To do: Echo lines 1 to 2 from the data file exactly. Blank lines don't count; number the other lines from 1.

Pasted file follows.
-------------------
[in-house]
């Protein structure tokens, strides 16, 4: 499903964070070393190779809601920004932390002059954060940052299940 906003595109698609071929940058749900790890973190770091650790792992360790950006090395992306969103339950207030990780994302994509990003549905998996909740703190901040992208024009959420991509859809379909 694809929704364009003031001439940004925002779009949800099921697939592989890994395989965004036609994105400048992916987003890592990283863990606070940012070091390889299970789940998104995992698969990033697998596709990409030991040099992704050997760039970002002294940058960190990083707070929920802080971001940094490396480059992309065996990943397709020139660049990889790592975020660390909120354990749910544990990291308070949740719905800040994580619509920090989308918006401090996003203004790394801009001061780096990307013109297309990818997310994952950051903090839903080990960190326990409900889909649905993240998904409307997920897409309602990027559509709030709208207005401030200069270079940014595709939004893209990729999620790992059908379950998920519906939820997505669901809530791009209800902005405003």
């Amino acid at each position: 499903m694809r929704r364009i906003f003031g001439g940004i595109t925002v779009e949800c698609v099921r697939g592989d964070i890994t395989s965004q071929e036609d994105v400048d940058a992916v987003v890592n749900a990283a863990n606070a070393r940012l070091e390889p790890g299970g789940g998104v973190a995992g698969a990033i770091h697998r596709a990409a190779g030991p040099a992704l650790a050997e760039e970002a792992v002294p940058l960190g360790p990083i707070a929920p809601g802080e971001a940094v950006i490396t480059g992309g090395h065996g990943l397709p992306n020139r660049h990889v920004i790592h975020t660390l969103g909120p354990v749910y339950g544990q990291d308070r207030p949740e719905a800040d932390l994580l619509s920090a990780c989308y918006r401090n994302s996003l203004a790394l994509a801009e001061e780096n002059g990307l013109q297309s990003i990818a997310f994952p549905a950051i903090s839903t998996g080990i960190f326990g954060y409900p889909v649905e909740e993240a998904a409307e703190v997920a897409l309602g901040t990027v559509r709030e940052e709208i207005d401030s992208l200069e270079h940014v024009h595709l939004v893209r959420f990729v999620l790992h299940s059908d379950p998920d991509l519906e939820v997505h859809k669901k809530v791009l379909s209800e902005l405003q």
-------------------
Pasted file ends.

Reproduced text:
[in-house]
């Protein structure tokens, strides 16, 4: 499903964070070393190779809601920004932390002059954060940052299940 906003595109698609071929940058749900790890973190770091650790792992360790950006090395992306969103339950207030990780994302994509990003549905998996909740703190901040992208024009959420991509859809379909 694809929704364009003031001439940004925002779009949800099921697939592989890994395989965004036609994105400048992916987003890592990283863990606070940012070091390889299970789940998104995992698969990033697998596709990409030991040099992704050997760039970002002294940058960190990083707070929920802080971001940094490396480059992309065996990943397709020139660049990889790592975020660390909120354990749910544990990291308070949740719905800040994580619509920090989308918006401090996003203004790394801009001061780096990307013109297309990818997310994952950051903090839903080990960190326990409900889909649905993240998904409307997920897409309602990027559509709030709208207005401030200069270079940014595709939004893209990729999620790992059908379950998920519906939820997505669901809530791009209800902005405003």